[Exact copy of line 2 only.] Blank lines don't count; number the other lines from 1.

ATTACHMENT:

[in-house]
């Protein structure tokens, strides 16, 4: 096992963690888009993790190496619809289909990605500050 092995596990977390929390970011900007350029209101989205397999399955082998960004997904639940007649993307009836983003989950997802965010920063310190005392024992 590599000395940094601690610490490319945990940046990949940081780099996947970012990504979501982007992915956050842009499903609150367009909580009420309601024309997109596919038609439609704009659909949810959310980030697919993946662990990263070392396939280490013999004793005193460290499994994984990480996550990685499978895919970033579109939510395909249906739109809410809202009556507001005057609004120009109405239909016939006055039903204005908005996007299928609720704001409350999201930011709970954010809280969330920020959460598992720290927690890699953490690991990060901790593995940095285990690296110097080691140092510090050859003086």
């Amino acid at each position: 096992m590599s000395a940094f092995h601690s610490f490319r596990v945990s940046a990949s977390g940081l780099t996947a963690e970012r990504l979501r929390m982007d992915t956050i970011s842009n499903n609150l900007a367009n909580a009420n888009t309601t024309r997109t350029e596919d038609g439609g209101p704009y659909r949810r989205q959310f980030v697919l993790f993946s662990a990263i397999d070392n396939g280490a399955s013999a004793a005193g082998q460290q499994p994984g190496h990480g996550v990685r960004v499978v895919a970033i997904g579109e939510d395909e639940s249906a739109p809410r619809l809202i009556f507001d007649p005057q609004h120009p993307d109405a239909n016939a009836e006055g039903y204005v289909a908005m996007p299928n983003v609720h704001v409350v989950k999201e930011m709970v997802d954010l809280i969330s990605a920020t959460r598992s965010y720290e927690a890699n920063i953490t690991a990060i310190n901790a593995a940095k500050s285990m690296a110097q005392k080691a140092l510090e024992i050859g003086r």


């Protein structure tokens, strides 16, 4: 096992963690888009993790190496619809289909990605500050 092995596990977390929390970011900007350029209101989205397999399955082998960004997904639940007649993307009836983003989950997802965010920063310190005392024992 590599000395940094601690610490490319945990940046990949940081780099996947970012990504979501982007992915956050842009499903609150367009909580009420309601024309997109596919038609439609704009659909949810959310980030697919993946662990990263070392396939280490013999004793005193460290499994994984990480996550990685499978895919970033579109939510395909249906739109809410809202009556507001005057609004120009109405239909016939006055039903204005908005996007299928609720704001409350999201930011709970954010809280969330920020959460598992720290927690890699953490690991990060901790593995940095285990690296110097080691140092510090050859003086």